Birth Story of Gia: A Natural, Unmedicated Labor

It’s only been 2 weeks since I gave birth and it already feels like so long ago. I’m still in the thick of the newborn fog, feeding or pumping every 2-3 hours and trying to eat healthy and sleep as much as I can to recover but overall, I’m feeling great. If you follow me on Instagram you would know that I’m a huge advocate for postpartum care for mothers after childbirth and I’m doing what I’m not typically good at- asking for help. My mom is here for 3 weeks to help and I also hired a postpartum doula which is a very common practice in my Korean culture. I want to dedicate another blog post to the importance of having help during the postpartum period but first, the birth story. 


Why I wanted a natural childbirth this 4th time around

There is no right or wrong way to give birth to a new baby. Whether baby is delivered via C-section or vaginally, with or without medication, each labor and delivery is special and meaningful in its own way. I know this because while some births and recovery were easier than others, every birth and postpartum period was special in its own way.

This time though, I had my heart set on a different type of birth. After 3 epidural and pitocin births, I wanted to experience a non-medicated, natural birth with minimal medical intervention. (You can read my previous birth story using epidural here.)

Why choose to go through the pain, you may ask? 

There are many reasons but the most important reason was that I wanted to experience the natural birthing hormones that all the books and mothers talk about. I live a pretty natural and holistic life so I already know the importance of listening to our body. I also know the power and strength of the human body and know that childbirth is just a natural process that mothers go through to bring a new life into the world. After all, women from all over the world have been doing this for centuries so it has to be something I can do too.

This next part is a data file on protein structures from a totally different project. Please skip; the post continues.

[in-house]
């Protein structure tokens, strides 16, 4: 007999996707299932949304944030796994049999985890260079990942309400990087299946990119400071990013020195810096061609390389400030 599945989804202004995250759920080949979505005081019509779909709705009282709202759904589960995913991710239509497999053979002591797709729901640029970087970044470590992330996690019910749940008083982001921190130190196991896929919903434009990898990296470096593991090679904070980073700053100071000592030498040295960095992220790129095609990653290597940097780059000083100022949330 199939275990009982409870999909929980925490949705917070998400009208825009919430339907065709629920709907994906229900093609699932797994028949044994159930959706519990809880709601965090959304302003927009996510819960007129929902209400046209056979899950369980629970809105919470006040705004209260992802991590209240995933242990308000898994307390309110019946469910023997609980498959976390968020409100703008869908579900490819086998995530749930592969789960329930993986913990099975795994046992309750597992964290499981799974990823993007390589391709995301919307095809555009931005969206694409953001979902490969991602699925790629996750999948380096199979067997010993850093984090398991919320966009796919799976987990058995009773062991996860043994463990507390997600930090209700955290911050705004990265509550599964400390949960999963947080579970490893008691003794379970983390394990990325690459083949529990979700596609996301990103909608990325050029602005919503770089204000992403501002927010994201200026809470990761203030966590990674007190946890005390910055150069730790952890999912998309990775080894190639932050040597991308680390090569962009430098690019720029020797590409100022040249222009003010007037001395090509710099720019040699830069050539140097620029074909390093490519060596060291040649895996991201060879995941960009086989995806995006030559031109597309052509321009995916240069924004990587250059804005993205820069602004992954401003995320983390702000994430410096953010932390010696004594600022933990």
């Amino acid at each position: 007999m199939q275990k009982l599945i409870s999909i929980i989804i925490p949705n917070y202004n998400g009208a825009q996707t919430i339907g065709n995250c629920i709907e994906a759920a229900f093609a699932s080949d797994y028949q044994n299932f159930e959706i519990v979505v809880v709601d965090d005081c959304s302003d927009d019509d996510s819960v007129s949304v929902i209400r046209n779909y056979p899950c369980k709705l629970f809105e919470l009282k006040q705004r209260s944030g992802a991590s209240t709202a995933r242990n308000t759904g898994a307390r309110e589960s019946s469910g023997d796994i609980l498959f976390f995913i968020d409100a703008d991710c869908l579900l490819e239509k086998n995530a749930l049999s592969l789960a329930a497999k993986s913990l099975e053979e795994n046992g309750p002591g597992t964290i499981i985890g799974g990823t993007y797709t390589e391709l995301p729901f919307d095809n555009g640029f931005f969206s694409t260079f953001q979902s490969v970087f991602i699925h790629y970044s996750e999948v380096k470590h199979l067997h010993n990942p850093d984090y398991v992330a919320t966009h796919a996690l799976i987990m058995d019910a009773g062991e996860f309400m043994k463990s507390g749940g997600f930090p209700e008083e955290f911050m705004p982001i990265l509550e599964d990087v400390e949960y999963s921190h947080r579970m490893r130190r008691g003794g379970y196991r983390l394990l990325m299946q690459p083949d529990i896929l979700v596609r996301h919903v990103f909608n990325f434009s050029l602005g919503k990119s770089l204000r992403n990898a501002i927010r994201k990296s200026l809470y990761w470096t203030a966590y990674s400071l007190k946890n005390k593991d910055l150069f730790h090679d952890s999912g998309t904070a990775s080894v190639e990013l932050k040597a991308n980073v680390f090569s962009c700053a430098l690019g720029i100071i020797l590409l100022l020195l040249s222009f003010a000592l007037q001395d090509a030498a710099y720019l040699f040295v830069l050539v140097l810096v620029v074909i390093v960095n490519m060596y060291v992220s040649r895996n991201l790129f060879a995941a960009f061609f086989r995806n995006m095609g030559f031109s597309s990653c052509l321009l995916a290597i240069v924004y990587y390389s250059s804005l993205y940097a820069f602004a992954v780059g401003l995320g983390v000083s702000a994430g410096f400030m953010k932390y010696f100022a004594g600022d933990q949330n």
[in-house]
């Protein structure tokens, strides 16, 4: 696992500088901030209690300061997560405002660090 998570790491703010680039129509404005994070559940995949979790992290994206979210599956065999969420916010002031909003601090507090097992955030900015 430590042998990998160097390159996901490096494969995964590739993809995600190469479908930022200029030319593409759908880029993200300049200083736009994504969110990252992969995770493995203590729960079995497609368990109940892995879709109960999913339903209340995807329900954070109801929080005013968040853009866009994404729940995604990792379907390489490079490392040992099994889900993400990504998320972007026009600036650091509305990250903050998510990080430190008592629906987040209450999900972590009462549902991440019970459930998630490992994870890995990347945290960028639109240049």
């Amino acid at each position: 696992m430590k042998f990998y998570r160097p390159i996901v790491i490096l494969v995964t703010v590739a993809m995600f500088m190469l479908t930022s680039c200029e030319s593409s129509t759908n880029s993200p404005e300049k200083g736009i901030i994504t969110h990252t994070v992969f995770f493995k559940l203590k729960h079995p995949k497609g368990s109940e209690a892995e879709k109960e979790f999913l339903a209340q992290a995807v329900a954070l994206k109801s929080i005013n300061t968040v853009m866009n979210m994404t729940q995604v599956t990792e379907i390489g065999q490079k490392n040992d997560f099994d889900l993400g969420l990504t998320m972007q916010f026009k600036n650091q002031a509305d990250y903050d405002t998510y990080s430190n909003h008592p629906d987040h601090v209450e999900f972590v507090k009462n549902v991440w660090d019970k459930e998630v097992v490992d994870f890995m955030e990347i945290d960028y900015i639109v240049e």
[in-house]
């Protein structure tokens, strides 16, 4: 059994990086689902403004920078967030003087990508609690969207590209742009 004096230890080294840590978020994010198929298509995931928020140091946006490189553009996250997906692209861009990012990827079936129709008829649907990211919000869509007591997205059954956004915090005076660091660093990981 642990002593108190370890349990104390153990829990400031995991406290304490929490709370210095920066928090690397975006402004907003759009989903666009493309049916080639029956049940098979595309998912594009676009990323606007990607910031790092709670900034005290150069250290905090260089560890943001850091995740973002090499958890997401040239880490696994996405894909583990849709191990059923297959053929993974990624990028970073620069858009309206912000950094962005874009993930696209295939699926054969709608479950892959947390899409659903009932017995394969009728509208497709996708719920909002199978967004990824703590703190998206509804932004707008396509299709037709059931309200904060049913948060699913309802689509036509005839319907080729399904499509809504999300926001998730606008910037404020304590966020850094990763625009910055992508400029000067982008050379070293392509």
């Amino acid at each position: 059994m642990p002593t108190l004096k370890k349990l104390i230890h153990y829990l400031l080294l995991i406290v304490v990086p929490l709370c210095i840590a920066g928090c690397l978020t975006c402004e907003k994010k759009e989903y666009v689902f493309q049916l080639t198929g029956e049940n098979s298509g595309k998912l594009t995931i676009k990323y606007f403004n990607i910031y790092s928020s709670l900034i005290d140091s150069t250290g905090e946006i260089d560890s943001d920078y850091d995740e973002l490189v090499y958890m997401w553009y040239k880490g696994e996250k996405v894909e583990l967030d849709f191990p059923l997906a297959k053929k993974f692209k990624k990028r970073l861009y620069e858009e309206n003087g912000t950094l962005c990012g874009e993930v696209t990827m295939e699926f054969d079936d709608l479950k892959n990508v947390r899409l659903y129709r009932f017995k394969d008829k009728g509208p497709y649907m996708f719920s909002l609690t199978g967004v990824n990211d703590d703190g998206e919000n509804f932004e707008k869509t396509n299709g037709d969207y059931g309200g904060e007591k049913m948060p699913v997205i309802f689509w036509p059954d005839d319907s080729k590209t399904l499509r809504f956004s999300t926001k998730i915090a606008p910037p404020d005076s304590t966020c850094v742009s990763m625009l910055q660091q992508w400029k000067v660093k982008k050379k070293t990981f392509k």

But of course, there was that fear of the pain, fear of childbirth, fear of something going wrong, fear from horrible birth stories, fear, fear, fear.

If there’s one thing that my 30’s taught me is that I should never let fear make choices for me. This was one of those instances where I couldn’t give into fear to make an important decision like childbirth. The more I researched it, thought about it and talked to other women about it, the more certain I became.

Once I began asking around, so many women began sharing their positive birth stories without epidural. They all repeated the same story of how the natural endorphin and oxytocin made them feel so empowered and joyous after giving birth and how speedy their recovery was. Many also talked about the euphoria and natural high for days following childbirth.

Most notably, women told me that their bodies miraculously knew exactly what to do during labor, which was completely opposite from my 3 previous births with inductions, epidurals and being on my back for hours, not knowing when I’m ready to push until the doctor tells me so.

I wanted to experience a natural child birth where I trust my body to know exactly what to do. I was ready to deal with the pain because I knew the pain is temporary. Like my doula reminded me, I can get through anything for 10 minutes, especially because this pain comes with a gift at the end. After 3 kids and years of being scared of the pain, I finally felt ready to lean into the pain and experience a natural labor the way our ancestors have been doing it for years. 

I had made up my mind.


39 weeks 

I carried all three kids up to 40 weeks so I didn’t think I was going to have the baby much sooner. I was getting Braxton hicks for months and mild cramps for weeks, so these symptoms were nothing new. Baby was sitting low forever and I’m pretty sure I was dilated and effaced for some time, but I also knew none of these numbers really mattered because I went 40 weeks while being 3 cm dilated and 80% effaced for over a month with my third baby. So really, you never know.